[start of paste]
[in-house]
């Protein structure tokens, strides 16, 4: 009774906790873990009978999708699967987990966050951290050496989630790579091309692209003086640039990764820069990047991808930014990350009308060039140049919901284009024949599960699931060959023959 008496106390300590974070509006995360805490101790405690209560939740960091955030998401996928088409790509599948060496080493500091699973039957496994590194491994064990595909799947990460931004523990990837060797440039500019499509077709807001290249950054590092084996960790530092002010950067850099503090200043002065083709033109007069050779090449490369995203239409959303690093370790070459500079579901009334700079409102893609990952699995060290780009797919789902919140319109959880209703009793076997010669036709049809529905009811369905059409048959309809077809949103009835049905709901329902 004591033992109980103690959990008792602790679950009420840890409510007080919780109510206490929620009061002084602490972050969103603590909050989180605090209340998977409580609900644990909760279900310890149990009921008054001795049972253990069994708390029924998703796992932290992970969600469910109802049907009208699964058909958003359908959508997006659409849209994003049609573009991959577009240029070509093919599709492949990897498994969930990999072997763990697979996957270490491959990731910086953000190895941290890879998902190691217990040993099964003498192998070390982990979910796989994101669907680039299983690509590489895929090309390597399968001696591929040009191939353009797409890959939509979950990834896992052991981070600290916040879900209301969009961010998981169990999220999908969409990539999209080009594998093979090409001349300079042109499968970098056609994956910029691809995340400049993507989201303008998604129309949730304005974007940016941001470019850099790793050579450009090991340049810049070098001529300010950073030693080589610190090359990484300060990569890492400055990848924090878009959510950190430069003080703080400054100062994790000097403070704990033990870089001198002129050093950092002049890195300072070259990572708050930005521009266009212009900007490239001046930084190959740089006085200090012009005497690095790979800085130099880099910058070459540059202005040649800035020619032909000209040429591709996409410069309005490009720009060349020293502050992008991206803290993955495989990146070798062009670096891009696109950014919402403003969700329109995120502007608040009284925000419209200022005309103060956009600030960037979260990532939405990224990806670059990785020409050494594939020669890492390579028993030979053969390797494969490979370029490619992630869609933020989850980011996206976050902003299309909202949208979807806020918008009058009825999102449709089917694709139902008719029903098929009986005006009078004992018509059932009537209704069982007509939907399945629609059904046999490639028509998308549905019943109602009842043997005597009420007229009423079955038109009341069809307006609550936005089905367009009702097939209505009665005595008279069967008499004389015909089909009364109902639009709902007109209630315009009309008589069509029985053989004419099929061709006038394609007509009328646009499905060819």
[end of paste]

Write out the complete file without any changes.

[in-house]
């Protein structure tokens, strides 16, 4: 009774906790873990009978999708699967987990966050951290050496989630790579091309692209003086640039990764820069990047991808930014990350009308060039140049919901284009024949599960699931060959023959 008496106390300590974070509006995360805490101790405690209560939740960091955030998401996928088409790509599948060496080493500091699973039957496994590194491994064990595909799947990460931004523990990837060797440039500019499509077709807001290249950054590092084996960790530092002010950067850099503090200043002065083709033109007069050779090449490369995203239409959303690093370790070459500079579901009334700079409102893609990952699995060290780009797919789902919140319109959880209703009793076997010669036709049809529905009811369905059409048959309809077809949103009835049905709901329902 004591033992109980103690959990008792602790679950009420840890409510007080919780109510206490929620009061002084602490972050969103603590909050989180605090209340998977409580609900644990909760279900310890149990009921008054001795049972253990069994708390029924998703796992932290992970969600469910109802049907009208699964058909958003359908959508997006659409849209994003049609573009991959577009240029070509093919599709492949990897498994969930990999072997763990697979996957270490491959990731910086953000190895941290890879998902190691217990040993099964003498192998070390982990979910796989994101669907680039299983690509590489895929090309390597399968001696591929040009191939353009797409890959939509979950990834896992052991981070600290916040879900209301969009961010998981169990999220999908969409990539999209080009594998093979090409001349300079042109499968970098056609994956910029691809995340400049993507989201303008998604129309949730304005974007940016941001470019850099790793050579450009090991340049810049070098001529300010950073030693080589610190090359990484300060990569890492400055990848924090878009959510950190430069003080703080400054100062994790000097403070704990033990870089001198002129050093950092002049890195300072070259990572708050930005521009266009212009900007490239001046930084190959740089006085200090012009005497690095790979800085130099880099910058070459540059202005040649800035020619032909000209040429591709996409410069309005490009720009060349020293502050992008991206803290993955495989990146070798062009670096891009696109950014919402403003969700329109995120502007608040009284925000419209200022005309103060956009600030960037979260990532939405990224990806670059990785020409050494594939020669890492390579028993030979053969390797494969490979370029490619992630869609933020989850980011996206976050902003299309909202949208979807806020918008009058009825999102449709089917694709139902008719029903098929009986005006009078004992018509059932009537209704069982007509939907399945629609059904046999490639028509998308549905019943109602009842043997005597009420007229009423079955038109009341069809307006609550936005089905367009009702097939209505009665005595008279069967008499004389015909089909009364109902639009709902007109209630315009009309008589069509029985053989004419099929061709006038394609007509009328646009499905060819």